(map (λ (x) `(fndef ,x (i "Missing footnote definition")))
                             (set-subtract fnrefs fn-def-ids)))]))
  ; … stage 3 and 4 …
)

We define a helper function is-fndef? and use it with splitf-txexpr to extract all the ◊fndef tags out of the article and put them in a separate list. Then we use filter, passing it an anonymous function that returns #f for any fndef whose ID doesn’t appear in fndefs.

Now we need to deal with the case where the ◊fn tags in a document reference a footnote that is never defined with an ◊fndef tag. To test for this, we just need a list of the reference IDs used by the footnote definitions. The definition of fn-def-ids provides this for us, using for/list to loop through all the footnote definitions and grab out a stringified copy of the first element of each. We can then check if (set=? fnrefs fn-def-ids)—that is, do these two lists contain all the same elements (regardless of duplicates)? If not, we use set-subtract to get a list of which IDs are missing from fn-def-ids and for each one, append another fndef to the filtered list of footnote definitions.

📄 pollen.rkt
(define (do-footnotes tx)
  ; … stages 1 and 2 above …

  (define (footnote<? a b)
    (< (index-of (remove-duplicates fnrefs) (->string (first (get-elements a))))
       (index-of (remove-duplicates fnrefs) (->string (first (get-elements b))))))

  (define fn-defs-sorted (sort fn-defs-padded footnote<?))

  ; … stage 4 …

The helper function footnote<? compares two footnote definitions to see which one should come first in the footnote list: it compares them to see which one has the ID that appears first in fndefs. We pass that function to sort, which uses it to sort the whole list of footnote definitions.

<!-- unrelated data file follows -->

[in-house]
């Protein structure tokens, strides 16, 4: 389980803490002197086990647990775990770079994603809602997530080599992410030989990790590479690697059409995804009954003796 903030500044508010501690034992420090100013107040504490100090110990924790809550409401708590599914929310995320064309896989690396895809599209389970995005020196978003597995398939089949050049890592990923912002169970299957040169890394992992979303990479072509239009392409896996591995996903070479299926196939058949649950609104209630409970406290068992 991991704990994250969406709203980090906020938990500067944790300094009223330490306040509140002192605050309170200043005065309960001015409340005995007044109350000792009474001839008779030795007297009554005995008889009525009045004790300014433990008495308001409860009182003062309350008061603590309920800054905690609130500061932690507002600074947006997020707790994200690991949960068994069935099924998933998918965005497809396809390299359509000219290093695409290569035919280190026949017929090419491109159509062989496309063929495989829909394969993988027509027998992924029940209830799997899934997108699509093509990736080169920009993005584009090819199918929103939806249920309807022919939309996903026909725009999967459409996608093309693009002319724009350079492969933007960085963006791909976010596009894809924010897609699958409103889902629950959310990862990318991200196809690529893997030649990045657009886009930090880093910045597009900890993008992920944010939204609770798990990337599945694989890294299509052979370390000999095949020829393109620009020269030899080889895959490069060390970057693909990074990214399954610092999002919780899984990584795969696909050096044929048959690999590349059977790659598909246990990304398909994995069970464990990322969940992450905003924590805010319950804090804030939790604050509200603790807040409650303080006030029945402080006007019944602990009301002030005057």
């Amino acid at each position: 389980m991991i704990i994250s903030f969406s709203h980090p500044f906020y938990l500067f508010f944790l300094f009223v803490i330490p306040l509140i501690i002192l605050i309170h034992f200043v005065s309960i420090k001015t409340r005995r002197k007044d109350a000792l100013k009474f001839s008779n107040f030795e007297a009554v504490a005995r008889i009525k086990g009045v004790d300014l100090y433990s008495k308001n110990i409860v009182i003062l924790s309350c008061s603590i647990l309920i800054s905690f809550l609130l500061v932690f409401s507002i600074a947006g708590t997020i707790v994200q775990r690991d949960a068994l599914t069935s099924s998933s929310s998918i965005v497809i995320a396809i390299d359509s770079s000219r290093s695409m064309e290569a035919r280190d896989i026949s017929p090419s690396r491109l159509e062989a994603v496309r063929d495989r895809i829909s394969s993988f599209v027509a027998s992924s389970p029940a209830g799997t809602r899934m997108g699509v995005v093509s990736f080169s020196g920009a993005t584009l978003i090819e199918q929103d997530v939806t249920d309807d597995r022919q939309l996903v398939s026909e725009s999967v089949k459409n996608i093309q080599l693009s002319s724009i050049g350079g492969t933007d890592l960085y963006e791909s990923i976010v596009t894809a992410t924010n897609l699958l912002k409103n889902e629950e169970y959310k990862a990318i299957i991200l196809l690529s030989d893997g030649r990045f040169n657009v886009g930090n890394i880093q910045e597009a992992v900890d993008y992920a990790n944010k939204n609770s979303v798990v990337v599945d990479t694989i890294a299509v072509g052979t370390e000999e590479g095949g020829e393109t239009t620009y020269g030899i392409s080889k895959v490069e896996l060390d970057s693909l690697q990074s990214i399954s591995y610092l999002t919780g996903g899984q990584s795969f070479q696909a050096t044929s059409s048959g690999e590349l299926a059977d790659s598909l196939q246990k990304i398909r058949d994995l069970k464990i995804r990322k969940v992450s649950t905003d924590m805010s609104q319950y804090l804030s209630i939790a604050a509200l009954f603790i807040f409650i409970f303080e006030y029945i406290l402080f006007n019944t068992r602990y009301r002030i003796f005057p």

We are almost done. We just have to transform the now-ordered list of footnote definitions and append it back onto the end of the article:

📄 pollen.rkt
(define (do-footnotes tx)
  ; … stages 1 to 3 above …

  (define (fn-definition tx)
    (let* ([ref (->string (first (get-elements tx)))]
           [fn-id (string-append "#" prefix "-" ref)]
           [fn-elems (rest (get-elements tx))]
           [fn-backlinks
             (for/list ([r-seq (in-range (count (curry string=? ref) fnrefs))])
               `(a [[href ,(string-append "#" prefix "-" ref "_"
                                          (number->string (+ 1 r-seq)))]] "↩"))])
      `(li [[id ,fn-id]] ,@fn-elems ,@fn-backlinks)))

  (define footnotes-section
    `(section [[class "footnotes"]] (hr) (ol ,@(map fn-definition fn-defs-sorted))))

  (txexpr (get-tag body)
          (get-attrs body)
          (append (get-elements body)
                  (list footnotes-section)))
  ; Finis!
)

We need one more helper function, fn-definition, to transform an individual ◊fndef tag into a list item with the footnote’s contents and backlinks to its references. This helper uses let* in a way similar to fn-reference above, constructing each part of the list item and then pulling them all together at the end. Of these parts, fn-backlinks is worth examining. The expression (curry string=? ref) returns a function that compares any string to whater ref currently is.curry is basically a clever way of temporarily “pre-filling” some of a function’s arguments. That function gets passed to count to count how many times the current footnote is found in fnrefs. The list comprehension for/list can then use that range to make a backlink for each of them.

In defining the footnotes-section we map the helper function fn-definition onto each ◊fndef tag in our sorted list, and drop them inside an X-expression matching the HTML markup we want for the footnotes section. The last statement adds this section to the end of body (which was the other value given to us by splitf-txexpr way up in stage 2), and we’re done.